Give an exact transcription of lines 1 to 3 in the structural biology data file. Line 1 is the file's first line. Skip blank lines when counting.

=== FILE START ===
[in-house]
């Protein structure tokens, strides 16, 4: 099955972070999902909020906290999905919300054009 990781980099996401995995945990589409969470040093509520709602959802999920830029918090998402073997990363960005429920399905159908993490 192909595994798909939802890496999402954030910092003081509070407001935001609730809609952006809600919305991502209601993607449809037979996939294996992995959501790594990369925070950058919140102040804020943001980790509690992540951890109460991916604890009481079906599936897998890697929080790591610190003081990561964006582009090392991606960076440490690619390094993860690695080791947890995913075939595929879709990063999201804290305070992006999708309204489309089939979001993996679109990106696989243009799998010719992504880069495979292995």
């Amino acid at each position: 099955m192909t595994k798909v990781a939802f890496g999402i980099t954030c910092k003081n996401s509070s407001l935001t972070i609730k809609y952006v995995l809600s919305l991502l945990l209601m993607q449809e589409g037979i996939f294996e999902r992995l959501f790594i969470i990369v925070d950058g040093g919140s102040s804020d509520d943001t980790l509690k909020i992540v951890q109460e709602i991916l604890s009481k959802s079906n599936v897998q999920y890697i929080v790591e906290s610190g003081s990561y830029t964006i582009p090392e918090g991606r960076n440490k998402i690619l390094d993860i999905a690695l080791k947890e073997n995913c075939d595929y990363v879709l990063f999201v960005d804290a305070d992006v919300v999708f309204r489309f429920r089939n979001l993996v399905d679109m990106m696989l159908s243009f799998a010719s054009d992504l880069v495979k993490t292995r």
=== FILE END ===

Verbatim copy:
[in-house]
């Protein structure tokens, strides 16, 4: 099955972070999902909020906290999905919300054009 990781980099996401995995945990589409969470040093509520709602959802999920830029918090998402073997990363960005429920399905159908993490 192909595994798909939802890496999402954030910092003081509070407001935001609730809609952006809600919305991502209601993607449809037979996939294996992995959501790594990369925070950058919140102040804020943001980790509690992540951890109460991916604890009481079906599936897998890697929080790591610190003081990561964006582009090392991606960076440490690619390094993860690695080791947890995913075939595929879709990063999201804290305070992006999708309204489309089939979001993996679109990106696989243009799998010719992504880069495979292995």
């Amino acid at each position: 099955m192909t595994k798909v990781a939802f890496g999402i980099t954030c910092k003081n996401s509070s407001l935001t972070i609730k809609y952006v995995l809600s919305l991502l945990l209601m993607q449809e589409g037979i996939f294996e999902r992995l959501f790594i969470i990369v925070d950058g040093g919140s102040s804020d509520d943001t980790l509690k909020i992540v951890q109460e709602i991916l604890s009481k959802s079906n599936v897998q999920y890697i929080v790591e906290s610190g003081s990561y830029t964006i582009p090392e918090g991606r960076n440490k998402i690619l390094d993860i999905a690695l080791k947890e073997n995913c075939d595929y990363v879709l990063f999201v960005d804290a305070d992006v919300v999708f309204r489309f429920r089939n979001l993996v399905d679109m990106m696989l159908s243009f799998a010719s054009d992504l880069v495979k993490t292995r």